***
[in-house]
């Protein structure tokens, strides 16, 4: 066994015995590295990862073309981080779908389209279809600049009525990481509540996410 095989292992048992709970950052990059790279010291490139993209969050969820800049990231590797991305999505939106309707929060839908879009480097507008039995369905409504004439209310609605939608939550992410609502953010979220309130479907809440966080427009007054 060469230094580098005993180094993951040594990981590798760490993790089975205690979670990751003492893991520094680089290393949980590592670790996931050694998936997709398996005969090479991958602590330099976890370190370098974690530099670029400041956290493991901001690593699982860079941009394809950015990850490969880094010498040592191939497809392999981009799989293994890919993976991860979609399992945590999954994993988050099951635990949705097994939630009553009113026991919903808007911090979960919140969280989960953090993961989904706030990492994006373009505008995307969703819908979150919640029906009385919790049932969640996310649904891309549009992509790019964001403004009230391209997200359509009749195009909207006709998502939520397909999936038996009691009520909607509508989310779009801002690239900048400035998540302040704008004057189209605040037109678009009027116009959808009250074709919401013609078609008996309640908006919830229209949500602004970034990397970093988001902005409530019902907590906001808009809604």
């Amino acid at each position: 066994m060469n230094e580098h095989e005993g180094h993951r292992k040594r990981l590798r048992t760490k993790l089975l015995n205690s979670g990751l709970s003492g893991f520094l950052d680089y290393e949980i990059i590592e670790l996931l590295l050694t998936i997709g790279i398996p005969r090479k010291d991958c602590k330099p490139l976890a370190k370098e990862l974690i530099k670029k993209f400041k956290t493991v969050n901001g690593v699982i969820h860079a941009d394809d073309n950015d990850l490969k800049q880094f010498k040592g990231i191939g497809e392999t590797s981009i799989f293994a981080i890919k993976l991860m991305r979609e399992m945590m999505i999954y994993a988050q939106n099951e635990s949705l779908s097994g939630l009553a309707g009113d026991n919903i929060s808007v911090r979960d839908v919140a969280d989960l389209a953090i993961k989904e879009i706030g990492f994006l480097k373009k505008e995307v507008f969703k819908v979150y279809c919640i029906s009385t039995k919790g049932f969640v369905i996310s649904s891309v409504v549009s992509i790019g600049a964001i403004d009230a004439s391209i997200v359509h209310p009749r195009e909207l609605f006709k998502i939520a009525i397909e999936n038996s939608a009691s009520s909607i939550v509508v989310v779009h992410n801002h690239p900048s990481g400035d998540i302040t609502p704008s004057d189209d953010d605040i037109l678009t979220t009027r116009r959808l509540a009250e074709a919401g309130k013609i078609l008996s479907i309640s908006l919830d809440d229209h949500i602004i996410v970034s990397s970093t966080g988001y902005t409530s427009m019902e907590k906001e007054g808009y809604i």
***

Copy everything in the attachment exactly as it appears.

[in-house]
């Protein structure tokens, strides 16, 4: 066994015995590295990862073309981080779908389209279809600049009525990481509540996410 095989292992048992709970950052990059790279010291490139993209969050969820800049990231590797991305999505939106309707929060839908879009480097507008039995369905409504004439209310609605939608939550992410609502953010979220309130479907809440966080427009007054 060469230094580098005993180094993951040594990981590798760490993790089975205690979670990751003492893991520094680089290393949980590592670790996931050694998936997709398996005969090479991958602590330099976890370190370098974690530099670029400041956290493991901001690593699982860079941009394809950015990850490969880094010498040592191939497809392999981009799989293994890919993976991860979609399992945590999954994993988050099951635990949705097994939630009553009113026991919903808007911090979960919140969280989960953090993961989904706030990492994006373009505008995307969703819908979150919640029906009385919790049932969640996310649904891309549009992509790019964001403004009230391209997200359509009749195009909207006709998502939520397909999936038996009691009520909607509508989310779009801002690239900048400035998540302040704008004057189209605040037109678009009027116009959808009250074709919401013609078609008996309640908006919830229209949500602004970034990397970093988001902005409530019902907590906001808009809604």
């Amino acid at each position: 066994m060469n230094e580098h095989e005993g180094h993951r292992k040594r990981l590798r048992t760490k993790l089975l015995n205690s979670g990751l709970s003492g893991f520094l950052d680089y290393e949980i990059i590592e670790l996931l590295l050694t998936i997709g790279i398996p005969r090479k010291d991958c602590k330099p490139l976890a370190k370098e990862l974690i530099k670029k993209f400041k956290t493991v969050n901001g690593v699982i969820h860079a941009d394809d073309n950015d990850l490969k800049q880094f010498k040592g990231i191939g497809e392999t590797s981009i799989f293994a981080i890919k993976l991860m991305r979609e399992m945590m999505i999954y994993a988050q939106n099951e635990s949705l779908s097994g939630l009553a309707g009113d026991n919903i929060s808007v911090r979960d839908v919140a969280d989960l389209a953090i993961k989904e879009i706030g990492f994006l480097k373009k505008e995307v507008f969703k819908v979150y279809c919640i029906s009385t039995k919790g049932f969640v369905i996310s649904s891309v409504v549009s992509i790019g600049a964001i403004d009230a004439s391209i997200v359509h209310p009749r195009e909207l609605f006709k998502i939520a009525i397909e999936n038996s939608a009691s009520s909607i939550v509508v989310v779009h992410n801002h690239p900048s990481g400035d998540i302040t609502p704008s004057d189209d953010d605040i037109l678009t979220t009027r116009r959808l509540a009250e074709a919401g309130k013609i078609l008996s479907i309640s908006l919830d809440d229209h949500i602004i996410v970034s990397s970093t966080g988001y902005t409530s427009m019902e907590k906001e007054g808009y809604i």